Symptoms of Cat Cancer


If your cat has cancer, he might display telling signs such as weight loss, problems breathing and loss of appetite. Although those symptoms sometimes signify cancer in cats, they can sometimes indicate other illnesses, too. Take your pet to the veterinarian as soon as you notice any potentially cancerous symptoms.

Possible Cancer Symptoms

Some common indications of cancer in felines include:

  • weight loss
  • appetite changes
  • problems swallowing or eating
  • swelling
  • bleeding
  • bodily discharge
  • problems with elimination
  • excessive elimination
  • bloody fecal matter
  • bloody urine
  • excessive drinking
  • excessive urination
  • breathing trouble
  • sores or wounds that won't heal
  • unpleasant odors emanating from your cat's ears or mouth
  • unpleasant breath
  • the presence of bumps or lumps
  • behavioral shifts
  • anemia
  • vomiting
  • diarrhea
  • coughing
  • depression
  • lack of energy
  • reluctance to engage in physical activity
  • stiffness
  • excessive sleeping
  • lack of interest in playtime
  • signs of pain such as limping 

These symptoms can denote many of the diverse types of feline cancers. Note, however, that many of these symptoms can also point to medical conditions that aren't cancer. Unpleasant breath and weight loss, for example, can both be symptoms of kidney troubles in cats.

Specific Cancer Symptoms

It can be helpful for owners to be familiar with some common signs of specific cancers that appear in cats. Cats who have prostate cancer, for example, sometimes exhibit symptoms such as fever, full urine blockage, trouble urinating and ribbon-shaped stool.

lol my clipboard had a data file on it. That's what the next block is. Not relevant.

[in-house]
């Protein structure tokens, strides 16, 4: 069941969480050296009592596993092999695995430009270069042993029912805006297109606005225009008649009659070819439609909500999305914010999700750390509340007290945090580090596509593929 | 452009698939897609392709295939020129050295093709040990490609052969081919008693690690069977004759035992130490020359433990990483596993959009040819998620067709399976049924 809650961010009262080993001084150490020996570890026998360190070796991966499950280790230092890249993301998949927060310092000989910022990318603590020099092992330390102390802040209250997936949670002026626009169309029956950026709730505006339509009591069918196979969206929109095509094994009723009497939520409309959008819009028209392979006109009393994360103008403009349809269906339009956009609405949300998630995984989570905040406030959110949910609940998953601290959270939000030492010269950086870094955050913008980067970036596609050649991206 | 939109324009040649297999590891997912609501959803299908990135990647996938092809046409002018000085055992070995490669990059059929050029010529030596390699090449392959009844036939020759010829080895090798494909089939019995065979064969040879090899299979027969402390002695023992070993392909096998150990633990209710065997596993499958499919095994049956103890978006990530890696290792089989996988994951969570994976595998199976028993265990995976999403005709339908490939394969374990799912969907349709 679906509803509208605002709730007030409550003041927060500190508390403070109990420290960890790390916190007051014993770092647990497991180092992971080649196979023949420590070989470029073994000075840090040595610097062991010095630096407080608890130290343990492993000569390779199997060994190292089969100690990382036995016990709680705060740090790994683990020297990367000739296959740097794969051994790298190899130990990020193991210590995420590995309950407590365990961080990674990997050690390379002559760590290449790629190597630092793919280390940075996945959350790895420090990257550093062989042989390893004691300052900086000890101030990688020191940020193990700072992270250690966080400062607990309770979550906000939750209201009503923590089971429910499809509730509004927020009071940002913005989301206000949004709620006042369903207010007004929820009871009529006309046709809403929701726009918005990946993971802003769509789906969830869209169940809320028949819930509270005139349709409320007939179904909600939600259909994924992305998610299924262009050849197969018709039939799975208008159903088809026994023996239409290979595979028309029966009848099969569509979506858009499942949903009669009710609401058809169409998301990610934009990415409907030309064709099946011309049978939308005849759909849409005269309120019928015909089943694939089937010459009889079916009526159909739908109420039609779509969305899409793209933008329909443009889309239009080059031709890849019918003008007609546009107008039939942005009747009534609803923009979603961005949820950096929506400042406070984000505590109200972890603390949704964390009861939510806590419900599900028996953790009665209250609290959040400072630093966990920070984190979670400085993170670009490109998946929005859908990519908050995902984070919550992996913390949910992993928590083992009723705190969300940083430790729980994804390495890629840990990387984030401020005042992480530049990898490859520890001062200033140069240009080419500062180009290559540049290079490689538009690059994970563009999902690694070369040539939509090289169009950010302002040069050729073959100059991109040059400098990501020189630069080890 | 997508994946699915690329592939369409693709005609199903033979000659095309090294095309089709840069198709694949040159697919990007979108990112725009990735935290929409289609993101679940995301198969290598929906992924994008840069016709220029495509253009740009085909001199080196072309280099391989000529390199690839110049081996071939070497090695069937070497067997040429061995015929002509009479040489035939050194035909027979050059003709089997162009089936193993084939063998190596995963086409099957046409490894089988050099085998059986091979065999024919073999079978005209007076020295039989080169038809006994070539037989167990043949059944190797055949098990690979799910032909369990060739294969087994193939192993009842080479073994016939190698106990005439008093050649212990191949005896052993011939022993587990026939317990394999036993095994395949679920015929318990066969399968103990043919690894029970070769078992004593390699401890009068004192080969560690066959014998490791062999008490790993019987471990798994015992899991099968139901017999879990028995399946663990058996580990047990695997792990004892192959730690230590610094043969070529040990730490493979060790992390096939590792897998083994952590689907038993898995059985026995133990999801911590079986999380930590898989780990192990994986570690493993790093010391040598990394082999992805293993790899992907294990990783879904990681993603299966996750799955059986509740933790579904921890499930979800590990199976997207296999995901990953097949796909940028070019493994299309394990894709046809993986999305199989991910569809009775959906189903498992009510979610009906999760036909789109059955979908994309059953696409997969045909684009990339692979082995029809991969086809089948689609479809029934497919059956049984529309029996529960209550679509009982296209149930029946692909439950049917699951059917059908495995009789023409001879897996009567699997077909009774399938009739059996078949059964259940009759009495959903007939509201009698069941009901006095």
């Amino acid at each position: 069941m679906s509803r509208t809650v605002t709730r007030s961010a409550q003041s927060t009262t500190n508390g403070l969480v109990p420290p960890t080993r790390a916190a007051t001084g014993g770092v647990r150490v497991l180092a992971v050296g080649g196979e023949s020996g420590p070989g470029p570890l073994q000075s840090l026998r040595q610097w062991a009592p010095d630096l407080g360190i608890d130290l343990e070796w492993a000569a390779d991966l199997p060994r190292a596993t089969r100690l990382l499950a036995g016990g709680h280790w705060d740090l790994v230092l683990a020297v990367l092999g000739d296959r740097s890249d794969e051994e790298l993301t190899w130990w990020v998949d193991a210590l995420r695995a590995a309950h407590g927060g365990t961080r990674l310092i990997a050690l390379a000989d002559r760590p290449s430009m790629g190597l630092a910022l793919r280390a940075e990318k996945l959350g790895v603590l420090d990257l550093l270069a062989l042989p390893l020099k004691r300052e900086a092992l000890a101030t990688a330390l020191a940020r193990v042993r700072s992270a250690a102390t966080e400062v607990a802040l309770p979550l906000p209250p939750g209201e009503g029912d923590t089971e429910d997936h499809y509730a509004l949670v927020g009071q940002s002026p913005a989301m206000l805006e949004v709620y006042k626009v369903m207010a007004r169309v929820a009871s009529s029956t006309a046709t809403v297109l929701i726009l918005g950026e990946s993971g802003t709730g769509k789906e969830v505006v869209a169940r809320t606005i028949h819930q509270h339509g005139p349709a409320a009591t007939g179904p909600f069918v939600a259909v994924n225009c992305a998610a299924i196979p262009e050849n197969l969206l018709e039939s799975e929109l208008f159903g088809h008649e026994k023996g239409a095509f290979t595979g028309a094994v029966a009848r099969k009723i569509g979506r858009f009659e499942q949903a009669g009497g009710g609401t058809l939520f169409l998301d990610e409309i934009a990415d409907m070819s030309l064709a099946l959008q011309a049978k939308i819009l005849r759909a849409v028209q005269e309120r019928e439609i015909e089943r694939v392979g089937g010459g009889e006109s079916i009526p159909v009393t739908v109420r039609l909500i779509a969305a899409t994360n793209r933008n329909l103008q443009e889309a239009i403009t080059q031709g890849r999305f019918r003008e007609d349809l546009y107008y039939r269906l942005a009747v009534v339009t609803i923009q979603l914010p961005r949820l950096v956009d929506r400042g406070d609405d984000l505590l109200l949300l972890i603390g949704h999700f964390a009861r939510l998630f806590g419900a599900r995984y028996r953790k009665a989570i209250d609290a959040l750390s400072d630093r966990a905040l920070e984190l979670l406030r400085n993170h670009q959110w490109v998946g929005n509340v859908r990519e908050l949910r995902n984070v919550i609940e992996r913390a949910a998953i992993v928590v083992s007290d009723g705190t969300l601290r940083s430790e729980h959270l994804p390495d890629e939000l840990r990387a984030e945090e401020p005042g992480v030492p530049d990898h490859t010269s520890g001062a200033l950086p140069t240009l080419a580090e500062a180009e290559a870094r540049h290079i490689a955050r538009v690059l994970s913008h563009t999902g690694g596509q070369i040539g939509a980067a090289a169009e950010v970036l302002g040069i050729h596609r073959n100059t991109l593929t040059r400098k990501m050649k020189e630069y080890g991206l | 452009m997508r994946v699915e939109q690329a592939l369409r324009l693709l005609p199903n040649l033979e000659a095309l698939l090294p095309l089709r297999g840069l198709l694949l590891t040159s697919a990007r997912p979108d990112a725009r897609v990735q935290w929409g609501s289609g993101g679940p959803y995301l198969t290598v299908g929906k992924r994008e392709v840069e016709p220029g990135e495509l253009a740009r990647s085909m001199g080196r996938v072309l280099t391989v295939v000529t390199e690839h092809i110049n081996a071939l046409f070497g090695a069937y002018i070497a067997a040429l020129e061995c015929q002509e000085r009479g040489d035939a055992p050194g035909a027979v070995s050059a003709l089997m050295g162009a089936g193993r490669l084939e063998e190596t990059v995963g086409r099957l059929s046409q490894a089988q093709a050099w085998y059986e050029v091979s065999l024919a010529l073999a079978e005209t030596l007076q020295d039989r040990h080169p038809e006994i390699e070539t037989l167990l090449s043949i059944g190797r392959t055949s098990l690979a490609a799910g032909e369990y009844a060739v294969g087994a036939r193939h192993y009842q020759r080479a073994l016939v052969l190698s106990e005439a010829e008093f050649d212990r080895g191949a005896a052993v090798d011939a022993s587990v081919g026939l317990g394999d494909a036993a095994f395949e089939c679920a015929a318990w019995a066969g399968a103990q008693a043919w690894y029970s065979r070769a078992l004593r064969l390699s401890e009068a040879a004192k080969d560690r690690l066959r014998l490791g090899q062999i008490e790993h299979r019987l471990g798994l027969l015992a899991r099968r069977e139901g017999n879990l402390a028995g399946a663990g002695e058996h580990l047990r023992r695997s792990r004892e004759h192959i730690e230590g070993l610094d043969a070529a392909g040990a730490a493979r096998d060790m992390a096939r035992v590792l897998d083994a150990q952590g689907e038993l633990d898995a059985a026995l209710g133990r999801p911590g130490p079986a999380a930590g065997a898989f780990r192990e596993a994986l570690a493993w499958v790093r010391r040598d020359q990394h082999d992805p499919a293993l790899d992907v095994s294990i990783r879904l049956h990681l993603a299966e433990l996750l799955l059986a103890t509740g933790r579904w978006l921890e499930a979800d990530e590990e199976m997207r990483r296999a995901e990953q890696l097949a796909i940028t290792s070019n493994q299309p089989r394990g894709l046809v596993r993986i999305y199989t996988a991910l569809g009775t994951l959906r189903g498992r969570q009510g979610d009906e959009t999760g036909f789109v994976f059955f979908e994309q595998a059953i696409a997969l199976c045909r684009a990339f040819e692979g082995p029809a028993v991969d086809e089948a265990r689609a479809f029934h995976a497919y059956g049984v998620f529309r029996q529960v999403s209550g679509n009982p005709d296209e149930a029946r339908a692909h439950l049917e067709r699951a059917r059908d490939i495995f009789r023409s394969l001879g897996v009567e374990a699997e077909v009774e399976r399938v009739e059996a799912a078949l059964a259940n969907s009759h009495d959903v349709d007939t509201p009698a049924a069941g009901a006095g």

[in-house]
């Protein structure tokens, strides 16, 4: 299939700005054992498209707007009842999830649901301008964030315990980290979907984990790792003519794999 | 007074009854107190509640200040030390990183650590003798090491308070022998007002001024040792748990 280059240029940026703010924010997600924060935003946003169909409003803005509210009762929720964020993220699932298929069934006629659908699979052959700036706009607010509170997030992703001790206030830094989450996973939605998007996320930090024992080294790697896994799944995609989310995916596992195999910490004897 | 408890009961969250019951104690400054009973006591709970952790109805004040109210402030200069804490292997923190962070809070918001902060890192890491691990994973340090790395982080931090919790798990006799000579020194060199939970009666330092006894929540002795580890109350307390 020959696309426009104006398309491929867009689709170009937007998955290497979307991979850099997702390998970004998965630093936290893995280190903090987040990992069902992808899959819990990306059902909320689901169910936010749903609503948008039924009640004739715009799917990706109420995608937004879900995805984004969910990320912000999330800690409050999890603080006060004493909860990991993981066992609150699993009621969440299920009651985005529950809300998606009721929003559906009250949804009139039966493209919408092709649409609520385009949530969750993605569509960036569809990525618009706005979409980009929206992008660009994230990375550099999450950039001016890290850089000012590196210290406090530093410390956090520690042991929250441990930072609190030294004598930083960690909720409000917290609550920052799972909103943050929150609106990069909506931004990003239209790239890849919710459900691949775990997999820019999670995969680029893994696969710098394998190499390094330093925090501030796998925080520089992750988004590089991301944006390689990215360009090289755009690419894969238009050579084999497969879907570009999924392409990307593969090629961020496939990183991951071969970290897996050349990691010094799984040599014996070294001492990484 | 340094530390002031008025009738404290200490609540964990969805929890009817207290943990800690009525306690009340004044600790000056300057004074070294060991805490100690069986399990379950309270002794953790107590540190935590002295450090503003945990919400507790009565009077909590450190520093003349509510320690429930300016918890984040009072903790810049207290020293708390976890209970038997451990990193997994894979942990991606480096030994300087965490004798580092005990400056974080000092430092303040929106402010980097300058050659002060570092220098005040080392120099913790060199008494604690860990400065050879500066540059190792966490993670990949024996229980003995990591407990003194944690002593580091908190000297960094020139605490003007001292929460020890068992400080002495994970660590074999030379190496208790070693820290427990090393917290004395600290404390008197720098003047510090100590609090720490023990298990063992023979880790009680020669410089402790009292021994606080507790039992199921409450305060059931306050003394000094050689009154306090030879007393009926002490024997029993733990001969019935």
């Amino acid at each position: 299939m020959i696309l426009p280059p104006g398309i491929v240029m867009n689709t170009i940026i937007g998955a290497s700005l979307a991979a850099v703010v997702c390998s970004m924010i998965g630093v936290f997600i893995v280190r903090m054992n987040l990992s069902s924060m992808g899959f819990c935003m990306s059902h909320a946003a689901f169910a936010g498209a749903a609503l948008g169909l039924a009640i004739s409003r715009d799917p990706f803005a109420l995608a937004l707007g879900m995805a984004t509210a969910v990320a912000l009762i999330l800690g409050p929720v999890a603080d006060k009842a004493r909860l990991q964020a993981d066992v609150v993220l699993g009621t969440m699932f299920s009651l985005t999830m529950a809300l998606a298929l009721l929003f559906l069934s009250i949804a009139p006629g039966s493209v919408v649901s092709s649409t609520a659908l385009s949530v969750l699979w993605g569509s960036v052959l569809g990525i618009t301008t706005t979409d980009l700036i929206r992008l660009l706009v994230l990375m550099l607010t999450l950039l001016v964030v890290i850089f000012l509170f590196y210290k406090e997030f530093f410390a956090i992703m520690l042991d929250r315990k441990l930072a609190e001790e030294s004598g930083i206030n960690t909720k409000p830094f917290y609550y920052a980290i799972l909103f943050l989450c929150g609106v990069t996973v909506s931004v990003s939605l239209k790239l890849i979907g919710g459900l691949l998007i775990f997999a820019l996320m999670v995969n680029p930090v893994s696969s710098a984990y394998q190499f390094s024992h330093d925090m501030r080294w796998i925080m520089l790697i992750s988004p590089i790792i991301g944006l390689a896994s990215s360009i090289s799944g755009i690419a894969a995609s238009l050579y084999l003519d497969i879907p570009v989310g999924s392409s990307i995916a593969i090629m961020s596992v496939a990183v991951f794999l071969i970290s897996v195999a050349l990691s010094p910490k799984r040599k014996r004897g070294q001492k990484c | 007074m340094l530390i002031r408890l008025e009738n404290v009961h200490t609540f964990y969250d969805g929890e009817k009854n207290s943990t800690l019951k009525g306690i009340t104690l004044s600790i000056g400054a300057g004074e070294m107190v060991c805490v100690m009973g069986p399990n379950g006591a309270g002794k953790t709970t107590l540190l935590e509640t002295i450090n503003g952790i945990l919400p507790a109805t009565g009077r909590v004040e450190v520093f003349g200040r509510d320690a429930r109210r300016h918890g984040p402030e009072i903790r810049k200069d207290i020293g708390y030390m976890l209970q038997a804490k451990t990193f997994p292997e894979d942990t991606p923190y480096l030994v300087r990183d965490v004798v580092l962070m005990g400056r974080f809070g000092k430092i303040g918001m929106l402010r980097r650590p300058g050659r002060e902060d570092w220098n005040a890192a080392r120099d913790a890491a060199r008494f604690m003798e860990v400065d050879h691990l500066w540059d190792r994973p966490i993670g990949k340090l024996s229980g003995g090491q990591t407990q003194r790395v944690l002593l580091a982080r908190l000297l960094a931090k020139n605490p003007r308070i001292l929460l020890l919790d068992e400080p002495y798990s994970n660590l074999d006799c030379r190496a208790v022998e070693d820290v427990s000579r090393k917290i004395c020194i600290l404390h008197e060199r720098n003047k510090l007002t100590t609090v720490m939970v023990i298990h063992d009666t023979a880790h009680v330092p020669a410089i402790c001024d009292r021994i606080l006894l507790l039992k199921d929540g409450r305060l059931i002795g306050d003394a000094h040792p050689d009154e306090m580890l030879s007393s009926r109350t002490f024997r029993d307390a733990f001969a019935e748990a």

Cats who have ear tumors often exhibit symptoms such as ear discharge, shaking of the head and itching. Ear tumors appear most frequently in cats who are at least of middle age.

Cancer Diagnosis

When a cat has a lump that could potentially be cancerous, a veterinarian might assess it by conducting a needle biopsy. This extracts a tiny tissue sample for purposes of microscopic cell analysis. The vet could also conduct surgery to extract the lump for pathologist diagnosis.

Vets also diagnose cancer in cats through various diagnostic tests. These tests include blood assessment, ultrasounds and radiographs.


  • If you think that your cat might have any cancer symptoms, take him to the veterinarian immediately. Since cancer leads to more fatalities in cats than any other disease, prompt veterinary attention is absolutely crucial. Early detection can increase your pet's chances of a successful recovery. As soon as you see an unusual bump or lump on your cat's body, pick up the phone to call the vet. Never assume that a bump on your cat is benign. Although lumps typically are innocuous, there are many exceptions.

    Pet your cat regularly to check for the emergence of any unusual bumps or lumps. It's often particularly simple for owners to detect bumps on their cats' legs and backs. Be thorough when you assess your pet for bumps and lumps. Feel his entire body including his mouth and just below his neck.

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